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Editor’s Note: Volume 7

Looking back at Volume 7 of the Journal of Popular Romance Studies, I am struck not only by how capacious the field of popular romance studies can be, but by how much work still needs to be done.

On the one hand, this issue includes three essays introducing new, largely unexplored areas related to popular romance fiction, each of which could serve as an invitation to future work. Layla Abdullah-Poulos’s Francis-Award-winning essay “The Stable Muslim Love Triangle – Triangular Desire in African American Muslim Romance Fiction” is the first essay anywhere, to my knowledge, to explore this growing corpus, much of which is independently published, and it lays the groundwork for future comparative research on Muslim popular romance from a transnational and / or multicultural perspective, and on Muslim popular romance alongside Christian inspirational and other religiously-inflected subgenres. In “Rewriting the Romance: Emotion Work and Consent in Arranged Marriage Fanfiction,” Milena Popova uses conceptual models from popular romance fiction scholarship and the sociological paradigm of “emotion work” to explore another independently published archive—arranged-marriage Loki / Thor slash fanfiction housed at Archive of Our Own—as a textual space in which cultural norms surrounding marriage and sexual consent can be investigated and revised. This piece suggests that there are many possibilities for cross-fertilization between fan studies (and fanfic studies) and popular romance studies: the archive of primary texts not only exists, but is so vast that it could produce fresh scholarship for many years to come. Finally, we have Kecia Ali’s report from the Romance Writers of America’s archives at Bowling Green State University: another vast, largely untapped resource which includes correspondence, RWA internal communication (newsletters, board meeting minutes, etc.), conference programs, and recordings of conference sessions from 1980-2008. I hope that readers of JPRS will follow Ali’s lead in seeking out and analyzing this material, and I know that the research library staff at BGSU are eager to see us put it to use.

Volume 7 of JPRS did not, however, focus exclusively on written texts. In a pair of firsts for the journal, we have published a bilingual special issue—its essays in English and French—devoted to love and popular music. This “Love and Rock” issue attends to music [End Page 1] and amatory traditions from France, the Iberian peninsula, and what editors Claude Chastagner and Mark Duffett call “the geographically and culturally intermediate space of Occitanie,” the wellspring of ideas about love that were richly deployed and remixed by Leonard Cohen. Several of these pieces grow out of a multinational symposium organized by Chastagner and Duffett; others, like Tosha Taylor’s article on The Killers, were freshly composed in response to our Call for Papers on the topic. The interwoven histories of love and song go back, in Europe, to Sappho, and the cultural politics and poetics of love songs have been studied from any number of angles: text-based, performance-based, in terms of audience / reception, and more. We are eager to see more submissions on love in popular music of all forms, from any era, from anywhere in the world.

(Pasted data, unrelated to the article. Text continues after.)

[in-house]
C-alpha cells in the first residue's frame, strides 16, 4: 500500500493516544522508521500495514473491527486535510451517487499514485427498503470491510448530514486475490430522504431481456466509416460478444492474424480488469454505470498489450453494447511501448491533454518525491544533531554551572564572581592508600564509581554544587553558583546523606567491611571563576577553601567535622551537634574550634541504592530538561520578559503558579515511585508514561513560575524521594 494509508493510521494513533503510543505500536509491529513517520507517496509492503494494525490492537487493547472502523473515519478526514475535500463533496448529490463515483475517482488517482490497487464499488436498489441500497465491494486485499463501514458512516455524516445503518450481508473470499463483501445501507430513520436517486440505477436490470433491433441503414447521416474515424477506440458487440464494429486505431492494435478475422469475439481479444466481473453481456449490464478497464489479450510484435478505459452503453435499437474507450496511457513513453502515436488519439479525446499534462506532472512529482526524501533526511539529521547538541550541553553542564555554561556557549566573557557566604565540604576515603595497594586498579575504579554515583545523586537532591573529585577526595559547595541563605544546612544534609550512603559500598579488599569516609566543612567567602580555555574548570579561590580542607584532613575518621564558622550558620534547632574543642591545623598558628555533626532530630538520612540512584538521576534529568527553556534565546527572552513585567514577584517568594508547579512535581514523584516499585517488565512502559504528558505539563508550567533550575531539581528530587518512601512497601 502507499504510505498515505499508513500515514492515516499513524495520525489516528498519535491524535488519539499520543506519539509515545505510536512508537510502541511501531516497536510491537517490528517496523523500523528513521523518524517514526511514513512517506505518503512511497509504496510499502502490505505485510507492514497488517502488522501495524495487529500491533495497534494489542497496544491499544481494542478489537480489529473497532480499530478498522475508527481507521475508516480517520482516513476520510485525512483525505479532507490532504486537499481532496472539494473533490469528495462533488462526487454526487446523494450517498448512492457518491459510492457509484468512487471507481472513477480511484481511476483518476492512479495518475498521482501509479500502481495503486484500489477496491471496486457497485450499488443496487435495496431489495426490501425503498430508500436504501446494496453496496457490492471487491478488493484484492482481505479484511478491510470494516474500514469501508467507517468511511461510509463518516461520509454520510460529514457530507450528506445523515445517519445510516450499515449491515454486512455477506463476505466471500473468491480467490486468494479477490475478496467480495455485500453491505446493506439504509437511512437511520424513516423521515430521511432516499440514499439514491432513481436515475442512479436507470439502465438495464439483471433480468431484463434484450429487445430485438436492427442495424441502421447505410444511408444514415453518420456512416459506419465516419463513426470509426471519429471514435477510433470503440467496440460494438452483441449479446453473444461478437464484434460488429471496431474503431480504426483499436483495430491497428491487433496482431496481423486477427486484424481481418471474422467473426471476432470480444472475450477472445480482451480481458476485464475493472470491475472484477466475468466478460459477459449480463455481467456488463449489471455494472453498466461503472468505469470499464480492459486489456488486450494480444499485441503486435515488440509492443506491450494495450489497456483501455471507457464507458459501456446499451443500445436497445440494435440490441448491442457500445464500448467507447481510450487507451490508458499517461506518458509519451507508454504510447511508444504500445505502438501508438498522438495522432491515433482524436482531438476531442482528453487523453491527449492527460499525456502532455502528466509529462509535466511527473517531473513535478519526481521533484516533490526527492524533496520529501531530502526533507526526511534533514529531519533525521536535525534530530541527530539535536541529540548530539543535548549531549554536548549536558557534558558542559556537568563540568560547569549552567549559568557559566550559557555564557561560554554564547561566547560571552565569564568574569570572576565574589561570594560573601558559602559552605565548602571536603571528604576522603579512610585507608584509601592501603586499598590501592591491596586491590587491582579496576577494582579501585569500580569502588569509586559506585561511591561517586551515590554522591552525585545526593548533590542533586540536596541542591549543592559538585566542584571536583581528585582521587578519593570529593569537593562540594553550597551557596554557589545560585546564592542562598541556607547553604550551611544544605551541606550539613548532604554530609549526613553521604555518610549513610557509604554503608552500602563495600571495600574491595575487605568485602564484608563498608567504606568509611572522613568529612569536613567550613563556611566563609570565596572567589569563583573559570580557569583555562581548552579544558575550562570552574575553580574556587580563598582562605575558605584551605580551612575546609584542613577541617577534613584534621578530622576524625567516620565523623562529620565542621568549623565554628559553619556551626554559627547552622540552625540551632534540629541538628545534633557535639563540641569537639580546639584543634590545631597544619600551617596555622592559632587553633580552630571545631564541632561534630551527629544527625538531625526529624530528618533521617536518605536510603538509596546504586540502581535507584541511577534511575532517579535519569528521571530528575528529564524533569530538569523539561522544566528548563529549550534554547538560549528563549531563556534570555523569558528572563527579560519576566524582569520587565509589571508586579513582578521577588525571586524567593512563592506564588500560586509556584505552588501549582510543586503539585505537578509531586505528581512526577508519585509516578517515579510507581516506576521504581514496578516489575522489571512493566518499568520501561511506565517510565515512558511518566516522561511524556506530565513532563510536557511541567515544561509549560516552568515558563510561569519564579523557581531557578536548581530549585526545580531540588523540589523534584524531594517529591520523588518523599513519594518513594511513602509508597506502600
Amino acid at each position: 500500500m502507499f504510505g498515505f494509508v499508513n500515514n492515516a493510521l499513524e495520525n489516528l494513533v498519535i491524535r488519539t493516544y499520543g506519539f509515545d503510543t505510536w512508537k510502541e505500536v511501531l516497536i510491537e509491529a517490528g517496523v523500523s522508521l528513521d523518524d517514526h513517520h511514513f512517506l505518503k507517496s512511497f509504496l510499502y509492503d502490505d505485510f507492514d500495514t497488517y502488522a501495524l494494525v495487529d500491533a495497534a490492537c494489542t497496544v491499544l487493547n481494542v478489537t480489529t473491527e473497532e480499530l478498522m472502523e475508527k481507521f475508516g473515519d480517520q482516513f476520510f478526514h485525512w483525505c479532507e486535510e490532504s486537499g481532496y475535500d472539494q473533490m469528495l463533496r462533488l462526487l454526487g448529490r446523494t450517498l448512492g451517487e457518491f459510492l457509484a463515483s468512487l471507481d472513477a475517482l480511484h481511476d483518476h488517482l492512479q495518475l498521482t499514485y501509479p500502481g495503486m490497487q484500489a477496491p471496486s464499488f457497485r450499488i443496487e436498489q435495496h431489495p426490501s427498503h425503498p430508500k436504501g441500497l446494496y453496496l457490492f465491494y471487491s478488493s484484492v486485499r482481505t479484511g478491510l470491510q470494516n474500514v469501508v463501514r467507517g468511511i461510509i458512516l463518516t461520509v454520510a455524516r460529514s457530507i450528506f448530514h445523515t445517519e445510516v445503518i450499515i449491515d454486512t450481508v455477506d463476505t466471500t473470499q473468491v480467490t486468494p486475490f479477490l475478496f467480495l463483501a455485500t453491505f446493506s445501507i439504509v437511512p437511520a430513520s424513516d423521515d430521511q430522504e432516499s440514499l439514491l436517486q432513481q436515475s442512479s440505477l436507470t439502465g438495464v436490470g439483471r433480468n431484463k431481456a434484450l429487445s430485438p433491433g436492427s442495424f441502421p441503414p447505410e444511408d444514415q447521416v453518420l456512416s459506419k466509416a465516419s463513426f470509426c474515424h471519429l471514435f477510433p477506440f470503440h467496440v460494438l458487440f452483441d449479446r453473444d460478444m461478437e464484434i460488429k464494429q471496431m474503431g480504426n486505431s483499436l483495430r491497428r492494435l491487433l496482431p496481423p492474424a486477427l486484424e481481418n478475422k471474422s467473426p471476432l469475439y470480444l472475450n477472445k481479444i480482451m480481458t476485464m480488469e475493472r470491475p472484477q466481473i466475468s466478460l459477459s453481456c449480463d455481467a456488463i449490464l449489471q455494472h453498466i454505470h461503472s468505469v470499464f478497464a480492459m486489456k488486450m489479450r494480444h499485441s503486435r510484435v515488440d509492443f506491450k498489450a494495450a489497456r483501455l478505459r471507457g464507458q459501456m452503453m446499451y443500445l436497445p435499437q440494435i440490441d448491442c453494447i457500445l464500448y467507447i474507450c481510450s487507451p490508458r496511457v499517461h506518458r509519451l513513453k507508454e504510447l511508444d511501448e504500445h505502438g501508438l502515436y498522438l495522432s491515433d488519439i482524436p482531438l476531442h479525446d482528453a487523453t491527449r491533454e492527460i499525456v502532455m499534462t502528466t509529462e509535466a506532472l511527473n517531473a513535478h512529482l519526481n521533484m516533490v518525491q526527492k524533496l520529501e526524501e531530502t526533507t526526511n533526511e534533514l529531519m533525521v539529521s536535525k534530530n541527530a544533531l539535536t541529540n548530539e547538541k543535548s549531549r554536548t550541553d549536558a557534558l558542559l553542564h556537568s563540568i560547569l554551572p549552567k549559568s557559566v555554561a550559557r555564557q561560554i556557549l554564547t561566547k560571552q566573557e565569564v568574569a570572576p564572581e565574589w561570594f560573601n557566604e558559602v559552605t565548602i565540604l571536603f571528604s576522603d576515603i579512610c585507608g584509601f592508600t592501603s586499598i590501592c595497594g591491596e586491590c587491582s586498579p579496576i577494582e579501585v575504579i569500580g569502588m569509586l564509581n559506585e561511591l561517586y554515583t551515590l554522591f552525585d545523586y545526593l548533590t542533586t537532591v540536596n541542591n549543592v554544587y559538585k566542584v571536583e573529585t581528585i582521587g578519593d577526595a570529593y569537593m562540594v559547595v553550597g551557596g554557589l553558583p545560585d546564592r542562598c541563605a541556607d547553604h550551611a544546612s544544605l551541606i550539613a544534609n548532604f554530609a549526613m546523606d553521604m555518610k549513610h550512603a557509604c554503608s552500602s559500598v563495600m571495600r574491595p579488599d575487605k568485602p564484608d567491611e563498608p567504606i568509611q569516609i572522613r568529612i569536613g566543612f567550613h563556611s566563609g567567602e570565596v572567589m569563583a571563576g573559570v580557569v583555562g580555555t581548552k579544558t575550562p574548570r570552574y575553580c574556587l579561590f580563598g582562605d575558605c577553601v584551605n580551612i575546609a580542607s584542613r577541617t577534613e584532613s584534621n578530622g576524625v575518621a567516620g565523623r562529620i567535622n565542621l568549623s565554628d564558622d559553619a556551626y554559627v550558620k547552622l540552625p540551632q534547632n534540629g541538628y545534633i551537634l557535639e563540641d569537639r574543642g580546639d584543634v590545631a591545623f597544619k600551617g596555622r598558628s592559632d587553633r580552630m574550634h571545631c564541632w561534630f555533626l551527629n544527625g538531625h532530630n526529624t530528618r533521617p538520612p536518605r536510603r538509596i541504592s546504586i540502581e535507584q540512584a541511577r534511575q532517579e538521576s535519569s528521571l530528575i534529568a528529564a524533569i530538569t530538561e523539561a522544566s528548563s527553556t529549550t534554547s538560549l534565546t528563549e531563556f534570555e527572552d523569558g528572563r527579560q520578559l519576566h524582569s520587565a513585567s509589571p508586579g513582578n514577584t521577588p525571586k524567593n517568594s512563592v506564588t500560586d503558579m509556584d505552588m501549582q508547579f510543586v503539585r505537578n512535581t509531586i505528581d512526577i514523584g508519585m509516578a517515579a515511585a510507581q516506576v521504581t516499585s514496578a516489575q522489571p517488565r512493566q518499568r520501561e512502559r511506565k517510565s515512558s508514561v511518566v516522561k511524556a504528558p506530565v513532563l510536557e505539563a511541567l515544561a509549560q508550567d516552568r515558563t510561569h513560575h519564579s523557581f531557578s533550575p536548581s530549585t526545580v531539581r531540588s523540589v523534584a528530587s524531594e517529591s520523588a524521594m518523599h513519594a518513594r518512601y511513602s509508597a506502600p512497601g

Perhaps the most striking feature of Volume 7, however, is its array of ten book reviews: not quite a record for us (Volume 5, which came out in two issues, had a couple more), but an impressive introduction, nonetheless, to the range of topics and scholarly approaches that make up popular romance studies. The books reviewed include Kecia Ali’s groundbreaking monograph on the In Death series by J. D. Robb (Nora Roberts), new work on the popular culture of romantic love in the United States and Australia, an anthology of personal essays on love by American Muslim men (itself a rich resource for new scholarly investigation), a study of “heartthrobs,” past and present, and new collections devoted to multiple genres of popular fiction and to feminized popular media culture (including digital culture and social media).

To read these reviews is to glimpse not only the vitality and diversity of popular romance studies, but also its increasing acceptance as an interdisciplinary field—albeit one that sometimes does not speak (or know) its name. We look forward to more evidence of this energy and excitement in Volume 8, and we encourage our readers to spread the word about JPRS and our latest special issue Call for Papers, “Sexting, Romance, and Intimacy,” in the year to come! [End Page 2]